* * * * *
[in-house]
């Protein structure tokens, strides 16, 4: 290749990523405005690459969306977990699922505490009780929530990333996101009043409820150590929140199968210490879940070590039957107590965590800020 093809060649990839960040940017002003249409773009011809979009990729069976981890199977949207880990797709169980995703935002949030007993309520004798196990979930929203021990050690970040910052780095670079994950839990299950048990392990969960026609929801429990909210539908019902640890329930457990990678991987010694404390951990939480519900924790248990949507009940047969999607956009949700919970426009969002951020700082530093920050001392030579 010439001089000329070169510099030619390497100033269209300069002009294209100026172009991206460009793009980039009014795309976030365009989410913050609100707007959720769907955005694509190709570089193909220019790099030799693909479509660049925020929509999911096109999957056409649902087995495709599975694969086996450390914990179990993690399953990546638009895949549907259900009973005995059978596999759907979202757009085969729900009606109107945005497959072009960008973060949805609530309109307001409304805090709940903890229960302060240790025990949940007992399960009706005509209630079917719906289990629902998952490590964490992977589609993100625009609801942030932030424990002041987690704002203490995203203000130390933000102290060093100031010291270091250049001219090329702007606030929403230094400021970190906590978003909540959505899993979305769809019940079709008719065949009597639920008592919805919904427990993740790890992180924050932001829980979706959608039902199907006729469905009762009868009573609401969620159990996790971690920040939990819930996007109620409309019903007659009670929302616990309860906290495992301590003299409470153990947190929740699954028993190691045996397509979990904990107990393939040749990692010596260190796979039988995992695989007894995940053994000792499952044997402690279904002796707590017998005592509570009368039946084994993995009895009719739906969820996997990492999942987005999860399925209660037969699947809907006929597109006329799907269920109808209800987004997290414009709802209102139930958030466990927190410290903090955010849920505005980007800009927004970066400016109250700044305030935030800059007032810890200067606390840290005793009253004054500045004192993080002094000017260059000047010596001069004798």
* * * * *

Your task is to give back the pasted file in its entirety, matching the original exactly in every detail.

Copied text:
[in-house]
């Protein structure tokens, strides 16, 4: 290749990523405005690459969306977990699922505490009780929530990333996101009043409820150590929140199968210490879940070590039957107590965590800020 093809060649990839960040940017002003249409773009011809979009990729069976981890199977949207880990797709169980995703935002949030007993309520004798196990979930929203021990050690970040910052780095670079994950839990299950048990392990969960026609929801429990909210539908019902640890329930457990990678991987010694404390951990939480519900924790248990949507009940047969999607956009949700919970426009969002951020700082530093920050001392030579 010439001089000329070169510099030619390497100033269209300069002009294209100026172009991206460009793009980039009014795309976030365009989410913050609100707007959720769907955005694509190709570089193909220019790099030799693909479509660049925020929509999911096109999957056409649902087995495709599975694969086996450390914990179990993690399953990546638009895949549907259900009973005995059978596999759907979202757009085969729900009606109107945005497959072009960008973060949805609530309109307001409304805090709940903890229960302060240790025990949940007992399960009706005509209630079917719906289990629902998952490590964490992977589609993100625009609801942030932030424990002041987690704002203490995203203000130390933000102290060093100031010291270091250049001219090329702007606030929403230094400021970190906590978003909540959505899993979305769809019940079709008719065949009597639920008592919805919904427990993740790890992180924050932001829980979706959608039902199907006729469905009762009868009573609401969620159990996790971690920040939990819930996007109620409309019903007659009670929302616990309860906290495992301590003299409470153990947190929740699954028993190691045996397509979990904990107990393939040749990692010596260190796979039988995992695989007894995940053994000792499952044997402690279904002796707590017998005592509570009368039946084994993995009895009719739906969820996997990492999942987005999860399925209660037969699947809907006929597109006329799907269920109808209800987004997290414009709802209102139930958030466990927190410290903090955010849920505005980007800009927004970066400016109250700044305030935030800059007032810890200067606390840290005793009253004054500045004192993080002094000017260059000047010596001069004798």